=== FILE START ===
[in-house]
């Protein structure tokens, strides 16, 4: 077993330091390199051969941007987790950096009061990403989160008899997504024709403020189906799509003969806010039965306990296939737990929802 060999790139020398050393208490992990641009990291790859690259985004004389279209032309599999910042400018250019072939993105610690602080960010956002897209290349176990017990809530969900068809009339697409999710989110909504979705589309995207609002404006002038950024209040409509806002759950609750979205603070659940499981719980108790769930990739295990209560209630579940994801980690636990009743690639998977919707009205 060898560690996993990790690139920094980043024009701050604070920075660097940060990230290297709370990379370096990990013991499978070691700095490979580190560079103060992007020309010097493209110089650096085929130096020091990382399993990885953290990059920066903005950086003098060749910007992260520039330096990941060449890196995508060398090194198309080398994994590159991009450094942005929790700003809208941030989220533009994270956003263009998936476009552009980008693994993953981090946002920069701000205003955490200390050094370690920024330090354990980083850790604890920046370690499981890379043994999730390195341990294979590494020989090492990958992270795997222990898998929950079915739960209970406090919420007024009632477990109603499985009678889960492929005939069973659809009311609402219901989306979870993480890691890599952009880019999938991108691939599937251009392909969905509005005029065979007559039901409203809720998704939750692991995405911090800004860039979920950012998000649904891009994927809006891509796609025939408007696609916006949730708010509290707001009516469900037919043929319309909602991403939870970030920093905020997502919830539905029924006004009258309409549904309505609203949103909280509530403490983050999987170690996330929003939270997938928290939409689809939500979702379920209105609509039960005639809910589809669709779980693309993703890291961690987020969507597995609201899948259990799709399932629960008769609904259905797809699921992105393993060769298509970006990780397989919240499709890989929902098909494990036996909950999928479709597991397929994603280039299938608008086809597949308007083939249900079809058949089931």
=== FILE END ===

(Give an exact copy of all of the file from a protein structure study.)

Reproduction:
[in-house]
């Protein structure tokens, strides 16, 4: 077993330091390199051969941007987790950096009061990403989160008899997504024709403020189906799509003969806010039965306990296939737990929802 060999790139020398050393208490992990641009990291790859690259985004004389279209032309599999910042400018250019072939993105610690602080960010956002897209290349176990017990809530969900068809009339697409999710989110909504979705589309995207609002404006002038950024209040409509806002759950609750979205603070659940499981719980108790769930990739295990209560209630579940994801980690636990009743690639998977919707009205 060898560690996993990790690139920094980043024009701050604070920075660097940060990230290297709370990379370096990990013991499978070691700095490979580190560079103060992007020309010097493209110089650096085929130096020091990382399993990885953290990059920066903005950086003098060749910007992260520039330096990941060449890196995508060398090194198309080398994994590159991009450094942005929790700003809208941030989220533009994270956003263009998936476009552009980008693994993953981090946002920069701000205003955490200390050094370690920024330090354990980083850790604890920046370690499981890379043994999730390195341990294979590494020989090492990958992270795997222990898998929950079915739960209970406090919420007024009632477990109603499985009678889960492929005939069973659809009311609402219901989306979870993480890691890599952009880019999938991108691939599937251009392909969905509005005029065979007559039901409203809720998704939750692991995405911090800004860039979920950012998000649904891009994927809006891509796609025939408007696609916006949730708010509290707001009516469900037919043929319309909602991403939870970030920093905020997502919830539905029924006004009258309409549904309505609203949103909280509530403490983050999987170690996330929003939270997938928290939409689809939500979702379920209105609509039960005639809910589809669709779980693309993703890291961690987020969507597995609201899948259990799709399932629960008769609904259905797809699921992105393993060769298509970006990780397989919240499709890989929902098909494990036996909950999928479709597991397929994603280039299938608008086809597949308007083939249900079809058949089931």